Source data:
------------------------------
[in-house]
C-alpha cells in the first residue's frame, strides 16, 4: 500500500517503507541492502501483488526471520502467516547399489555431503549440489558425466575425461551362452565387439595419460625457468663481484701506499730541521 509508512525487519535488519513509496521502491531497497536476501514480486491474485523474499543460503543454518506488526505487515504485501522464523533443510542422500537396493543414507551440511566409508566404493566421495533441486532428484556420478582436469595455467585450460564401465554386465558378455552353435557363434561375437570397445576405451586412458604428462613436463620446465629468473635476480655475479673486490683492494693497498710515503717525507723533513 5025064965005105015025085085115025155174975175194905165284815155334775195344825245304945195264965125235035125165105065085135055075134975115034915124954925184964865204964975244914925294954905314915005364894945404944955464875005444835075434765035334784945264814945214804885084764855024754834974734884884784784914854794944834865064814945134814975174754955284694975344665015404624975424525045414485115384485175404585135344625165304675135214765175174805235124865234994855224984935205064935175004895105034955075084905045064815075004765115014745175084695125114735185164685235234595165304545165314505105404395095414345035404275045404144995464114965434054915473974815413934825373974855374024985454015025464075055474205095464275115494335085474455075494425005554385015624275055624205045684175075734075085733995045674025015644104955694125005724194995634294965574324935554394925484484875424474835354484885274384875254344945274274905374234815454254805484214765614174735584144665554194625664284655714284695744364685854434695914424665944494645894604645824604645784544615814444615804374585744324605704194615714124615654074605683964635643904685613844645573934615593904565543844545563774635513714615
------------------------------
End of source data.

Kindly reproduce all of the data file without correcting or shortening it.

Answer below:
[in-house]
C-alpha cells in the first residue's frame, strides 16, 4: 500500500517503507541492502501483488526471520502467516547399489555431503549440489558425466575425461551362452565387439595419460625457468663481484701506499730541521 509508512525487519535488519513509496521502491531497497536476501514480486491474485523474499543460503543454518506488526505487515504485501522464523533443510542422500537396493543414507551440511566409508566404493566421495533441486532428484556420478582436469595455467585450460564401465554386465558378455552353435557363434561375437570397445576405451586412458604428462613436463620446465629468473635476480655475479673486490683492494693497498710515503717525507723533513 5025064965005105015025085085115025155174975175194905165284815155334775195344825245304945195264965125235035125165105065085135055075134975115034915124954925184964865204964975244914925294954905314915005364894945404944955464875005444835075434765035334784945264814945214804885084764855024754834974734884884784784914854794944834865064814945134814975174754955284694975344665015404624975424525045414485115384485175404585135344625165304675135214765175174805235124865234994855224984935205064935175004895105034955075084905045064815075004765115014745175084695125114735185164685235234595165304545165314505105404395095414345035404275045404144995464114965434054915473974815413934825373974855374024985454015025464075055474205095464275115494335085474455075494425005554385015624275055624205045684175075734075085733995045674025015644104955694125005724194995634294965574324935554394925484484875424474835354484885274384875254344945274274905374234815454254805484214765614174735584144665554194625664284655714284695744364685854434695914424665944494645894604645824604645784544615814444615804374585744324605704194615714124615654074605683964635643904685613844645573934615593904565543844545563774635513714615